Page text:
In economically tough times, the catering equipment industry more often than not turns to used appliances, with second hand equipment dealers seeing an upturn in sales during these periods.
But will the same prove to be true after we head out of the unprecedented coronavirus pandemic and the lockdown it has necessitated?
One dealer in the pound seats could be Peterborough-based second hand specialist, Caterquip. MD Dominic Ricciardi recalled: “We always notice in times of recession, unrest or instability and now a pandemic that business gets better for us.
“In the very early weeks of the outbreak we were extremely quiet, due to I suppose people not knowing what was going to happen and everyone taking the government guidelines seriously. But then from April we noticed an increase in enquiries so demand has got greater.”
Ricciardi can see some positives in the current situation: “As the phones have not been too busy I have had time to personally speak to the customer and ask them questions, and overall they all seem optimistic about the future. A lot have changed their business into takeaway/collection and they are realising this may be the way forward as social distancing will remain for some time more, and more people will be eating at home, and worried maybe about socialising in bars and restaurants.”
The Caterquip owner believes there will be increased demand for second hand equipment, explaining: “The obvious reason being the cost savings that people can make, as with the instability people will be watching their pennies. People also realise that there will be a lot of fallout from this and there will sadly be many places closing down, so the customer will know that there will opportunities out there to buy decent kit and save a lot of money in the process.”
Nevertheless, he cautioned: “There is however a lot of stigma still attached to buying reconditioned /second hand equipment, so people will still buy new.
“In my overall opinion, I don’t think the hospitality industry will be back on its feet for at least 18 months – 2 years and even then maybe only 80% of pre-pandemic numbers.”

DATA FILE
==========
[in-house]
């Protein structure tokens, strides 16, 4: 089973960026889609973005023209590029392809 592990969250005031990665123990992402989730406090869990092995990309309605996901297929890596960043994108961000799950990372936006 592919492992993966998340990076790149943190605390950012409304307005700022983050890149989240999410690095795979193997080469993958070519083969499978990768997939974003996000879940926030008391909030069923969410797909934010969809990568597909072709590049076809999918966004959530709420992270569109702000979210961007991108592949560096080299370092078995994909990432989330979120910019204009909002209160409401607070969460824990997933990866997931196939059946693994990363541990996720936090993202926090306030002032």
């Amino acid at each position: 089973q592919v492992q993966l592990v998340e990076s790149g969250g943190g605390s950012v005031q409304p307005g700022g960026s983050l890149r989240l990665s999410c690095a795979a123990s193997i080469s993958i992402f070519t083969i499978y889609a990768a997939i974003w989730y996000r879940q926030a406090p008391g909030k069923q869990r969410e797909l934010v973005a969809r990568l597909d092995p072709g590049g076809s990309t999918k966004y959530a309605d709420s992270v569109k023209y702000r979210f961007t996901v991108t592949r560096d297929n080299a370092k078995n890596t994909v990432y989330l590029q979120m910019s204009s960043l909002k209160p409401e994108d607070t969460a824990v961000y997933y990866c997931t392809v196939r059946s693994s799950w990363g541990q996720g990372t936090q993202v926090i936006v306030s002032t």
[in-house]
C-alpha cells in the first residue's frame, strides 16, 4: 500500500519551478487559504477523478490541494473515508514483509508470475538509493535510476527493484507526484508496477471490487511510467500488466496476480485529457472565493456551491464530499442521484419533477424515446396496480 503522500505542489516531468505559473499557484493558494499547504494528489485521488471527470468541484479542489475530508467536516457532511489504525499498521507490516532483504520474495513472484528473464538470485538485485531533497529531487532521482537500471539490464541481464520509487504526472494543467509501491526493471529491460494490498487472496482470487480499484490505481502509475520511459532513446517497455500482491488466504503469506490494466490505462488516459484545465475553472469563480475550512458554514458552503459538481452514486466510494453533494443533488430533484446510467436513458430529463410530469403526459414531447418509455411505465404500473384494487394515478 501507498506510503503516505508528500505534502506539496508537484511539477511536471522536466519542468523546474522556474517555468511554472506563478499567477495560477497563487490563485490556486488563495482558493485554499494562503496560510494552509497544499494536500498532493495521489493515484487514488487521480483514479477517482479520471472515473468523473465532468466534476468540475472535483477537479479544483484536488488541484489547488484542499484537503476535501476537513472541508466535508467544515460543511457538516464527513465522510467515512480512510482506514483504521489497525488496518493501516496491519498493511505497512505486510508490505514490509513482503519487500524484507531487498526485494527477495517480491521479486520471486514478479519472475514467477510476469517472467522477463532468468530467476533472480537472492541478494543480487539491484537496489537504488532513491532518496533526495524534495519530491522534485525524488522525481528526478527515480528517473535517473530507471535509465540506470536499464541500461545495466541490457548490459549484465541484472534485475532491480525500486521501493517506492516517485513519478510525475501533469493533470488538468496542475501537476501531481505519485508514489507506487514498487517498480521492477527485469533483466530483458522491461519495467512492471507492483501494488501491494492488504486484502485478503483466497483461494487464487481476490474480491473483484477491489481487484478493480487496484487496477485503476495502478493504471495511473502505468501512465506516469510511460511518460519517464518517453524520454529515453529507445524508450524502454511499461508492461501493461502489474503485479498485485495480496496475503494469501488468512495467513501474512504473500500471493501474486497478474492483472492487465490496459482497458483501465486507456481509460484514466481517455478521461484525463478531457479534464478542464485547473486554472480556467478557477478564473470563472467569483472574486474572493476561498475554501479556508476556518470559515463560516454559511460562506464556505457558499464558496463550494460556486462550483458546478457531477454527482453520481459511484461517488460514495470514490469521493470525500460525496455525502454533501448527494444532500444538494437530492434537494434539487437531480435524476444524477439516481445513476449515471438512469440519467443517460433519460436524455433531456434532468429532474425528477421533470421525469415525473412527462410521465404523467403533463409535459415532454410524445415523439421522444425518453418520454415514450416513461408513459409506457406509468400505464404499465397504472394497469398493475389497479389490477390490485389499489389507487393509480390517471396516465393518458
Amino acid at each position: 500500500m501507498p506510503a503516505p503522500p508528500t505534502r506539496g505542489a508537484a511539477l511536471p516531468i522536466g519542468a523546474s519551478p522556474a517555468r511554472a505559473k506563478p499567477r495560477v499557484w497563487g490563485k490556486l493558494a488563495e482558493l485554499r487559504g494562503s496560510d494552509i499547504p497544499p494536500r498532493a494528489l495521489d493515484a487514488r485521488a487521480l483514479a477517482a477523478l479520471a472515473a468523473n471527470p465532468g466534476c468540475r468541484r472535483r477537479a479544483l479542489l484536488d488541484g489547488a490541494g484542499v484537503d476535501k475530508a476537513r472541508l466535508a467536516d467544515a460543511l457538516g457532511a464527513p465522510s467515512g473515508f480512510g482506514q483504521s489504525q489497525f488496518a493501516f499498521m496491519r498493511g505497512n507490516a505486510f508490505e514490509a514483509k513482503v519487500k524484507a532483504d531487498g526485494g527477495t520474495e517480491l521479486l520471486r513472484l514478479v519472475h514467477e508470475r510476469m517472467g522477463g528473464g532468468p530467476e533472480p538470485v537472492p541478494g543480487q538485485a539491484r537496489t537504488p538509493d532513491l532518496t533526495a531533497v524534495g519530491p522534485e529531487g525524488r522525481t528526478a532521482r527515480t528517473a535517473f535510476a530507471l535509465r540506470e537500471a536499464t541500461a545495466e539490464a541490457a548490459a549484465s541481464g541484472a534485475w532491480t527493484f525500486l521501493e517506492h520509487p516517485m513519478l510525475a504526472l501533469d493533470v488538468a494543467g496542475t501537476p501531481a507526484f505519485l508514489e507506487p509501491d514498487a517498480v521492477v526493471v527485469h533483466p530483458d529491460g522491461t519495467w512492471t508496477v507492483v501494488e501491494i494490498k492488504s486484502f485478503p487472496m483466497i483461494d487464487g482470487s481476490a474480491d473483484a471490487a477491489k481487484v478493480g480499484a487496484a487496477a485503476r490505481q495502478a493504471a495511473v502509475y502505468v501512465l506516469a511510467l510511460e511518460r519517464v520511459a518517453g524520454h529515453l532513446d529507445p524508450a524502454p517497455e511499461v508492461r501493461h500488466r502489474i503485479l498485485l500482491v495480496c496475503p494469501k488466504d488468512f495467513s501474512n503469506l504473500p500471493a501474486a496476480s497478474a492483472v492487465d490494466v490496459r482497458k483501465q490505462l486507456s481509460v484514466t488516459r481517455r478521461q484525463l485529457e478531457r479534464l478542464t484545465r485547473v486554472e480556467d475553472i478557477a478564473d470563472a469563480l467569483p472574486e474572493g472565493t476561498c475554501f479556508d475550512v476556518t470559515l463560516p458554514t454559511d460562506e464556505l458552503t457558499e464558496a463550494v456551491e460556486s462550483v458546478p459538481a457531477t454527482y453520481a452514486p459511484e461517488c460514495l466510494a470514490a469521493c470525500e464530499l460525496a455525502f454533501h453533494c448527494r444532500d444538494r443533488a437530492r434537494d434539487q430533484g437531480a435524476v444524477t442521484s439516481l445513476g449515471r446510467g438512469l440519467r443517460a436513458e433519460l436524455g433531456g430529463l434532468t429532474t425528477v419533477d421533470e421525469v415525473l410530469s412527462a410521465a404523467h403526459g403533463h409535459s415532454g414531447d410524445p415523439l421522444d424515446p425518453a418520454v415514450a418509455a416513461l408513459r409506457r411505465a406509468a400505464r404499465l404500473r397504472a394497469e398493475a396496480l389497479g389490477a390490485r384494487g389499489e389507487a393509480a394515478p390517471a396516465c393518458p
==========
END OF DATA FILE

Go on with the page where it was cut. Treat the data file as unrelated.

At local rival Caterfix, MD Ajaz Akhtar reported: “The demand for second hand catering equipment is the same for all catering equipment at the moment: very slow. This is mainly because the vast majority of customers are closed. They are also not prepared to visit our warehouse because for lockdown rules. I cannot see the situation changing until the government eases the lockdown rules.”
However, he believes that going forward, more operators will patronise the second hand market: “Second hand equipment tends to be a good option when budgets are tight and customers are looking for a much cheaper option. Customers will be very cautious on all spending after the lockdown ends so may well turn to second hand catering equipment to see how the land lies until they are more confident of the future.
“One thing is for sure, the accessibility of second equipment will be immense if a lot of places close as we face an uncertain future in our industry. Mind you there is never a shortage of supply in this particular sector, it’s the selling bit that is more difficult!”
Removal and recycling
What happens when catering equipment is no longer needed? There is a steady band of specialist removal and recycling companies on hand to ensure that these appliances can be properly disposed of, and they may find themselves in high demand over the coming months.
One business, Recycling4you, has started seeing more requests, after only receiving a few during most of March and April.